Aside from finding drivers for all these buses London’s air pollution already breaks EU limits and kills tens of thousands every year. All the rail lines leading into Waterloo are electrified and replacing these electric trains with diesel buses spewing NOX and particulates into already polluted air doesn’t strike me as a very sound idea.

    Heavy goods vehicles, including buses, cause the majority of damage to Britain’s roads but this is not reflected in the taxes they pay. In this respect the road haulage industry receives a £2-3 billion subsidy from the rest of us every year.

  20. Posted 25/01/2016 at 17:04 | Permalink

    In reply to Deipnosophista at second above – has he (or is it she) not noticed that taxes from road vehicles far outweigh the expenditure, providing a profit to the exchequer?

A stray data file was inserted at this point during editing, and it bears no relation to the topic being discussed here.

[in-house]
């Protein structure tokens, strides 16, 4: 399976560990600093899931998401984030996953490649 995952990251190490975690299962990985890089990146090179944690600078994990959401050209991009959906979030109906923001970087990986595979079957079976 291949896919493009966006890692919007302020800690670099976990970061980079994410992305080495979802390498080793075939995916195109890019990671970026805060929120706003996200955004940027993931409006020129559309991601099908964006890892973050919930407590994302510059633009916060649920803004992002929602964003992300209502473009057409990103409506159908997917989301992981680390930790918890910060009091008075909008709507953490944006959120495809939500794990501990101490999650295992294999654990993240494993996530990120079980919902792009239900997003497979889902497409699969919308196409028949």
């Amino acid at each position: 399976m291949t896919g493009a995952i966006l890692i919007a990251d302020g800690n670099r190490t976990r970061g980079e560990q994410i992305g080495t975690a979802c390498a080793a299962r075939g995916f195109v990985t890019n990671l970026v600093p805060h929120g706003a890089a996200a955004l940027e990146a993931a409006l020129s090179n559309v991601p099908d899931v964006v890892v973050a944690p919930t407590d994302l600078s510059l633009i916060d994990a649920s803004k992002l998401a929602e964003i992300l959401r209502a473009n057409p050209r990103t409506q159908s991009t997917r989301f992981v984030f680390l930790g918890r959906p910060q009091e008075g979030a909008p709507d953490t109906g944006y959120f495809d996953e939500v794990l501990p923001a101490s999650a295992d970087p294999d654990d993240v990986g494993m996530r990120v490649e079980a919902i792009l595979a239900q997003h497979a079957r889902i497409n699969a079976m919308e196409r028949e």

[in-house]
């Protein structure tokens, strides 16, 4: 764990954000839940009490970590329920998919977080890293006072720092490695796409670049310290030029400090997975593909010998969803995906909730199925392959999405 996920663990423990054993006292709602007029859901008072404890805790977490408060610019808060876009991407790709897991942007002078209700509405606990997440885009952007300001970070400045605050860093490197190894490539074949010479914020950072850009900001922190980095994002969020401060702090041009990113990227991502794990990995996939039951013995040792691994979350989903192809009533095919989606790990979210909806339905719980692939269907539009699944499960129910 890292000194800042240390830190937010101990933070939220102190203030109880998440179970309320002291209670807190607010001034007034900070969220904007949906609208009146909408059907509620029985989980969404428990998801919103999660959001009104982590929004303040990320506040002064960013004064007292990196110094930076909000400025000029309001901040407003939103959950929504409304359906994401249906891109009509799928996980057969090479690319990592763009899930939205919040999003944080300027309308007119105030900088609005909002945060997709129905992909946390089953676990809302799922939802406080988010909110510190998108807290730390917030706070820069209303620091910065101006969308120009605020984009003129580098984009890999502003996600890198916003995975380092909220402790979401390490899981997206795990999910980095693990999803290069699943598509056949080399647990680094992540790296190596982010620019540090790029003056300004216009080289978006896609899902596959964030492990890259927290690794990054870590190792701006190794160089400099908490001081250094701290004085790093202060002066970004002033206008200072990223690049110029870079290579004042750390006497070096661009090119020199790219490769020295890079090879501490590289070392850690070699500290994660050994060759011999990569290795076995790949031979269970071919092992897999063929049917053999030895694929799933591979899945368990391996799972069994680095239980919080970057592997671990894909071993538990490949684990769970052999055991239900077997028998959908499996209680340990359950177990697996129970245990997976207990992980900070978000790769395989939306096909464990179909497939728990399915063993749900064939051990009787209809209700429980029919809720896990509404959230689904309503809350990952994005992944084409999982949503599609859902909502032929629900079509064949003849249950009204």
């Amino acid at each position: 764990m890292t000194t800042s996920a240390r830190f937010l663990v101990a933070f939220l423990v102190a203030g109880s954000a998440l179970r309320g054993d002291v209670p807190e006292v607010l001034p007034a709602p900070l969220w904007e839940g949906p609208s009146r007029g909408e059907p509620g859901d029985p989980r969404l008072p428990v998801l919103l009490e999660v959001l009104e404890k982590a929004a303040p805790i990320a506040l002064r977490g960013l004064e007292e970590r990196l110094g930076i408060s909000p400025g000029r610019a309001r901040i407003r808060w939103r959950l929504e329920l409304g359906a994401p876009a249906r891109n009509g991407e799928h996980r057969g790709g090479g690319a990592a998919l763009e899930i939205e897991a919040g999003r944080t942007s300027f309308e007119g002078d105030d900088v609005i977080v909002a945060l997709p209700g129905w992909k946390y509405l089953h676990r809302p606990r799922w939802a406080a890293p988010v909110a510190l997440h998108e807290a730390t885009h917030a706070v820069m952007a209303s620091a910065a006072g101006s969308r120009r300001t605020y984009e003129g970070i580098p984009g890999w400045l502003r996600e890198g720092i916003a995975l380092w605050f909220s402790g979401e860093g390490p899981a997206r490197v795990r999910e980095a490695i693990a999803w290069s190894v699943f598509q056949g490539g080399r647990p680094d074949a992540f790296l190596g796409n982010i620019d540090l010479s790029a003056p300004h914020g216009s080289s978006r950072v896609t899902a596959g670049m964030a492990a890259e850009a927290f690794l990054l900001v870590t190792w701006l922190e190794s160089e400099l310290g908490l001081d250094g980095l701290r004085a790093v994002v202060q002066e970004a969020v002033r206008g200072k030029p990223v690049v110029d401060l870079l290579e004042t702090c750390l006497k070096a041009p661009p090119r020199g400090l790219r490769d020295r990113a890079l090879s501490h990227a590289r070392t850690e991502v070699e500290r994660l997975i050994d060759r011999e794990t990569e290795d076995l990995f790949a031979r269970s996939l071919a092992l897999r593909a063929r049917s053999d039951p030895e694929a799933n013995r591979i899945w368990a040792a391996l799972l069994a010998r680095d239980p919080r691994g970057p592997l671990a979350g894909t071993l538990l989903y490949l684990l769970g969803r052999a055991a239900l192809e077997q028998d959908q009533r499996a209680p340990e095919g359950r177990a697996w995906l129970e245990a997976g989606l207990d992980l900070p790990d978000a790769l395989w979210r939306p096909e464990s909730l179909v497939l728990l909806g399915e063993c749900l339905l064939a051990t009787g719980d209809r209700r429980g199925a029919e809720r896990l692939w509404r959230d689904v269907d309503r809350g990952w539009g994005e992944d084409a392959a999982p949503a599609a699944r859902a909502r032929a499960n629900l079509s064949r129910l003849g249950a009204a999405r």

In reply to Mr Kempe: from the White Paper “Delivering a Sustainable railway” July 2007 Cm7176 we, for 20008/9, 36,900 high peak hour arrivals at Waterloo with 41,700 forecast for 2013/14. If we have as many as 50,000 then they would all find seats in 1,000 50-seat coaches or 670 75-seaters. In comparison many of the peak hour train passengers are standing in crush conditions. 1,000 vehicles an hour at 100 kph would have headways of 100 metres, more than commonly seen on motorways. Mr Kemp goes on to bleat about where the coaches would park. Well, what on earth do they do with the trains, a far bigger problem? In the case of coaches, some would drive on to serve London, others would go back out as do the trains but with a far shorter dwell time, so cutting the terminal space required. As to pollution, firstly the NOX and particulate risk is much overdone, see Transport Watch topic 34. Secondly there would be a huge environmental gain from opening these trivially used railway rights of way to lorries and other vehicles which currently clog unsuitable city streets and rural roads, provided only that the system should be managed to avoid congestion.